“The greatest trick the Devil ever pulled was convincing the world he didn’t exist.”
It’s very difficult for me to believe this movie is almost twenty years old. Twenty years people! And it still stands up today as being one of the greatest crime-mystery thrillers ever made. Before Bryan Singer carved his name in superhero franchise history he took the hot seat in a relatively small budgeted movie boasting an impressive cast of actors and lulled all of us viewers into thinking we were watching an entirely different movie altogether. The last few scenes will forever be remembered as some of the most surprising in the annals of the film industry and in a weird way kind of invented (or at the very least re-established) a new genre; the thriller that is cleverer than the viewer. The end twist has yet to ever be bettered (and that includes seeing dead people).
After bumping heads during a random police line-up, five experienced criminals all with various different backgrounds and skills team up for a million dollar gem heist. There’s Verbal Kint (Kevin Spacey), a crippled con-man, Keaton (Gabriel Byrne) the ex-cop turned crook whose trying his best to stay straight, Fenster (Benicio Del Toro) the erratic foreigner who can barely speak English, Hockney (Kevin Pollack) the crafty veteran and sharp-tongued smart-ass McManus (Stephen Baldwin) After they reap their rewards the gang is then approached by a man named Kobayashi (Pete Postlethwaite), who claims to be representing a mysterious and infamous underground crime boss named Keyzer Soze. He offers them a job they simply can’t refuse but events soon turn sour leading to a massive explosion on a ship that kills everyone involved and leaving only one burned survivor. And this is where the movie begins. It all sounds simple enough, not too different from any other crime thriller, and in reality it is like any other crime thriller, at least at first glance.
Chazz Palminteri’s Detective Kujan has been assigned the case and he soon arrests Verbal who is then forced to tell the story from that fateful first meeting to the present day, essentially reliving events through flashbacks. It’s through Verbal’s confession that we the viewers gradually take hold of the story and must attempt to piece the puzzle together. Flashbacks have often been overused in the past and are sometimes seen as a lame and lazy approach but in this case they work perfectly for this scenario. Just when we think we might be getting somewhere a new shred of information comes to light and shifts the story in another direction. Whenever Kujan discovers the mysterious Keyzer Soze’s involvement, his attention (and ours) penetrate towards Soze’s identity and thus the end game finally begins to show itself, it’s actually getting there that proves to be the problem.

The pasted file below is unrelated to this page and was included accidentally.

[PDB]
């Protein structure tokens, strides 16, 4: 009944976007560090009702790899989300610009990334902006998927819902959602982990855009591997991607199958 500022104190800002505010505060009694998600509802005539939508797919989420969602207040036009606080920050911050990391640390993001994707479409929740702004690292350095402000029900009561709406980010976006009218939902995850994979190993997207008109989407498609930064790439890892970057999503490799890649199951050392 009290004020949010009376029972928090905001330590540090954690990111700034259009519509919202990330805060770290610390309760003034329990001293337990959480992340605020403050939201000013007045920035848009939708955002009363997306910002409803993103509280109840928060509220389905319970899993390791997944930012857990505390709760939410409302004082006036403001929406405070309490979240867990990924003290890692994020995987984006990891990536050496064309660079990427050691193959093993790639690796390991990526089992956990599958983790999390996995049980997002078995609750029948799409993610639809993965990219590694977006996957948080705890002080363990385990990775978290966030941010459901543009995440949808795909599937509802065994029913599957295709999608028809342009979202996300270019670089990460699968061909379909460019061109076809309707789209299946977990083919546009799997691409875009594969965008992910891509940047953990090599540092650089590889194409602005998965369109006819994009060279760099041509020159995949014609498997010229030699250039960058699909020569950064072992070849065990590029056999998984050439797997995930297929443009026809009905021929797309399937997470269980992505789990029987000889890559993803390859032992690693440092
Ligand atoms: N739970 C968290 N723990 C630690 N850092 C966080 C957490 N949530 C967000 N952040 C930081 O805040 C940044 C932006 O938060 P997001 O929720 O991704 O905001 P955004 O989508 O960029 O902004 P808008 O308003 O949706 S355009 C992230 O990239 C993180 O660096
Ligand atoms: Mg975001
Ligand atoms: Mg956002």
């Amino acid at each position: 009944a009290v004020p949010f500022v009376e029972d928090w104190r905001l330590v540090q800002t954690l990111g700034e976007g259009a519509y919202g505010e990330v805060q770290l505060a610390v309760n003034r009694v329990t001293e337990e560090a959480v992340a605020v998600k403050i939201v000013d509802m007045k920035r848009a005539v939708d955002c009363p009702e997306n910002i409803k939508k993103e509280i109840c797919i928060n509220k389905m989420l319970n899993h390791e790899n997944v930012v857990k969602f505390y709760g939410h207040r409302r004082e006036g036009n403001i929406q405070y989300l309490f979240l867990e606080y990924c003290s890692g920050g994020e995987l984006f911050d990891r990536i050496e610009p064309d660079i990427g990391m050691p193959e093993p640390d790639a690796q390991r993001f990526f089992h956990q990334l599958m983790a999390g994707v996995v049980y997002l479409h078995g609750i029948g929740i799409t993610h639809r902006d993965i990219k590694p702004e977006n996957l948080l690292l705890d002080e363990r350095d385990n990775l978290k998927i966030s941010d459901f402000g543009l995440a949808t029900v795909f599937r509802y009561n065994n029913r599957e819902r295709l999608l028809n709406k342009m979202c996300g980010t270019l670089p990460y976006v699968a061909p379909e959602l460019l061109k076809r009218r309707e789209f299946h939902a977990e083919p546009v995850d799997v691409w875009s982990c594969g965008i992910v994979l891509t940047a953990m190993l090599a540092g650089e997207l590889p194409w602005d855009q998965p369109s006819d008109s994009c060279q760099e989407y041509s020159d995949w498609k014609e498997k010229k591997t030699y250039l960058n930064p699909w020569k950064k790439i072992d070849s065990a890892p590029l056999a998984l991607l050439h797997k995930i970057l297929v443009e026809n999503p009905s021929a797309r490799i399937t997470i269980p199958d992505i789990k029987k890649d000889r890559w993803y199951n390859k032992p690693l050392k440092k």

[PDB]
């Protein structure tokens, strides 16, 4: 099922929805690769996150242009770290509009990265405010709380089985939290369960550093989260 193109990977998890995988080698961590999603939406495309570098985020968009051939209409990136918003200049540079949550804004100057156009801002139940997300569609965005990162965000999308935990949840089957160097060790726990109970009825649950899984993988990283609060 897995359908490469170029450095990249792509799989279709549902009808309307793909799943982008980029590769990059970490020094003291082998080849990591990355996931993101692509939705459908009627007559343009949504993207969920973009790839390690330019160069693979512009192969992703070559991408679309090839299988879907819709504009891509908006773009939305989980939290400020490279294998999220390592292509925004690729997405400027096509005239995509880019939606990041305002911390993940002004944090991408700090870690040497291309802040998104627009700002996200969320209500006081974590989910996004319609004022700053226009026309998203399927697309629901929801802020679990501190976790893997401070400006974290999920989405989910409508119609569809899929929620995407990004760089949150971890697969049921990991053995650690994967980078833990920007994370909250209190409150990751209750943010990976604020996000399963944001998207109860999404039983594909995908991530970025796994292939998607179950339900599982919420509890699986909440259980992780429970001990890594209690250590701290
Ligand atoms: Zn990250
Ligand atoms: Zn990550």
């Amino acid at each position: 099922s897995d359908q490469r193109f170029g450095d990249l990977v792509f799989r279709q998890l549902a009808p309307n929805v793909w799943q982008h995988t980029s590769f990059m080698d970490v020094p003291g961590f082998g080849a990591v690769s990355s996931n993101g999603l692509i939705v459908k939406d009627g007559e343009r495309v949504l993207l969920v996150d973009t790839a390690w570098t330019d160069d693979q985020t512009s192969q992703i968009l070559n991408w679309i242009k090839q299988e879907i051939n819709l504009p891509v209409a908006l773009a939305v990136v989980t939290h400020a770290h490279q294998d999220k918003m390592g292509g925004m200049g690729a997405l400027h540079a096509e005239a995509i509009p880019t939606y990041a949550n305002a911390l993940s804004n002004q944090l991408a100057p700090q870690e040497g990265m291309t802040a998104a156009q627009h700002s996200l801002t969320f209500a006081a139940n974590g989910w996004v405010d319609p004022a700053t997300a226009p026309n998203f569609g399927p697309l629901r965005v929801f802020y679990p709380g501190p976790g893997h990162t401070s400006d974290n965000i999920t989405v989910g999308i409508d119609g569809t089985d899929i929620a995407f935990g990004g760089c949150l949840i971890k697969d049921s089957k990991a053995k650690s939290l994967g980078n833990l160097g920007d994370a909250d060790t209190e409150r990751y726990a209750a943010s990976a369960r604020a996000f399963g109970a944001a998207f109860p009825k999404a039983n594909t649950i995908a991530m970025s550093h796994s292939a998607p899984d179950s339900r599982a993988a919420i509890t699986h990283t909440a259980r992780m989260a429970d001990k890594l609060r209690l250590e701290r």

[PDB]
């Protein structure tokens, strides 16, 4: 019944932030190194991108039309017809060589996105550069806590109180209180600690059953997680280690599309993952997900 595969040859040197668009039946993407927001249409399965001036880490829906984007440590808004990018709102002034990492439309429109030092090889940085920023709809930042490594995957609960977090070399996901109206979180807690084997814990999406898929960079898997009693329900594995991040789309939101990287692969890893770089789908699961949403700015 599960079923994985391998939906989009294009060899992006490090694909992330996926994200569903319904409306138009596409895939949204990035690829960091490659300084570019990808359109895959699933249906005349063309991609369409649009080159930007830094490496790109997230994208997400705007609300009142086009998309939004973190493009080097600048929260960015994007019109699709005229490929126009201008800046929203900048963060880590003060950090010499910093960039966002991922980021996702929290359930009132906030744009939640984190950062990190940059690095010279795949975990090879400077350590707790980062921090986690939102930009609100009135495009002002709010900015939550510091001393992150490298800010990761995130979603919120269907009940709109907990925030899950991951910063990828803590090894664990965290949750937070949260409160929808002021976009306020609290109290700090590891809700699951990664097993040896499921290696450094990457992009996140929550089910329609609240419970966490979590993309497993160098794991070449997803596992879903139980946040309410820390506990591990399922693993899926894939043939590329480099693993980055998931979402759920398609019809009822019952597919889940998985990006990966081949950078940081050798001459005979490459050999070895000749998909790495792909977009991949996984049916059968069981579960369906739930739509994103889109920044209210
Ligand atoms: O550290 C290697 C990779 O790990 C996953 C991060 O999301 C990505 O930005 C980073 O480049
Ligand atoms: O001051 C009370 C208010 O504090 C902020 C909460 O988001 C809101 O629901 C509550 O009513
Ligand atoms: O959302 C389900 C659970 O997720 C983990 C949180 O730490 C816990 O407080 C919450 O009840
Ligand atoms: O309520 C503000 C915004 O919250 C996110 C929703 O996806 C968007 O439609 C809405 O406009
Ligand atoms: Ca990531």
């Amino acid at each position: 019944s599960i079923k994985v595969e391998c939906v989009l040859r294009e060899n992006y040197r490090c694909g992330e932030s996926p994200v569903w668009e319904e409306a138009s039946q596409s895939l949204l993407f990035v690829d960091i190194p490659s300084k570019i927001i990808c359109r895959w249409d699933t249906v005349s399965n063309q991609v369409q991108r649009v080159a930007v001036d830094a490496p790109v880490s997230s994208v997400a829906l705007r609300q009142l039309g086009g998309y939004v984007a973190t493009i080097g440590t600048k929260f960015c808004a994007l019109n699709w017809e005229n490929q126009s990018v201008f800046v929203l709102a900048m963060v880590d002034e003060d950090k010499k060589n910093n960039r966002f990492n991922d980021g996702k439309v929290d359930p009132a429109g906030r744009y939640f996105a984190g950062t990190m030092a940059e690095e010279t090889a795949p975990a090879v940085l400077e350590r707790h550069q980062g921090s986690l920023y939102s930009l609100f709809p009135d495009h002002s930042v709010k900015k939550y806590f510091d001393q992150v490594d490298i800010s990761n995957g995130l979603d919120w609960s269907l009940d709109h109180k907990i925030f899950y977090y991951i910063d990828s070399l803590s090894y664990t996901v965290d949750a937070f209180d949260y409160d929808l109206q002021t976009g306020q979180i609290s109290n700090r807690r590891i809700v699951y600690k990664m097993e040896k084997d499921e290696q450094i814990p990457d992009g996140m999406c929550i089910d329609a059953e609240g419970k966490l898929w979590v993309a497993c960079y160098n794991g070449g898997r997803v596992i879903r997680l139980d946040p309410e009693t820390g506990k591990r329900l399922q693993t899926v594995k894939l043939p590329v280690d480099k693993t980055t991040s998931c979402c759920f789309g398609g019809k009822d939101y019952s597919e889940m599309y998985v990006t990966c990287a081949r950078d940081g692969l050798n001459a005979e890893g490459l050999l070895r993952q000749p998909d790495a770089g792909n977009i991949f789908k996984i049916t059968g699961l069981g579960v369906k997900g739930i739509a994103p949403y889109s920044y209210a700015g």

The Usual Suspects is an extremely intricate tale of criminal cunning that has a film noir feel to it. The story is at times quite laborious to follow. With the exception of Keaton, who I guess is our lead, we never really find out enough about each of the other characters to fully understand them, but in a way that actually helps the cause of the movie’s third act plot twist. We’re constantly second guessing ourselves without ever really getting any answers. Answers aren’t the most important element of this movie, it’s the questions that arise that keep us watching. Is it perfect? Probably not and if we look hard enough I’m sure we can find a few plot holes in there but only the staunchest movie critic would even begin to overlook the highly suspenseful and darn right entertaining craftsmanship in favour of petty mistakes.
Much respect must go to Christopher McQuarrie (Valkyrie, Way Of The Gun) on writing duties for creating a convoluted, fast paced story that delivers everything you need in a thriller of this magnitude without ever really giving away too many details. McQuarrie has written a smart screenplay for smart audiences but by the end still manages to leave us with gaping expressions and desperately wanting more. As much as the movie belongs to the writer, he has to share the glory with the cast, who are all superb in their acquired roles. Gabriel Byrne has never been better as the brooding ex-cop easily tempted by his shameful dark side and Palminteri also excels as the shouty, tough detective eager to get his man. But the stand out is Kevin Spacey. This is the movie that launched his career to the next level (he won the Oscar for Best Supporting Actor) and the performance that he still has to live up to.
Not only did The Usual Suspects change how audiences perceived story telling but it changed how stories were told. It’s far from an open and shut case, ambiguity is its central device, giving the viewers only a percentage of the details and leaving them to fill in the blanks. It might take a second or third watch to fully appreciate it’s quality. It’s the kind of movie that after watching it you want to watch it again with friends just to see their reaction. Lesser writers and directors might’ve shied away and failed but Singer pulls everything together in the end in a genuine “holy shit” moment that basically slaps us in the face and laughs at us as we rub our cheeks. Whether you like this angle or not, it’s definitely a movie viewers won’t forget for a very long time.
Gavin Logan – Follow me on Twitter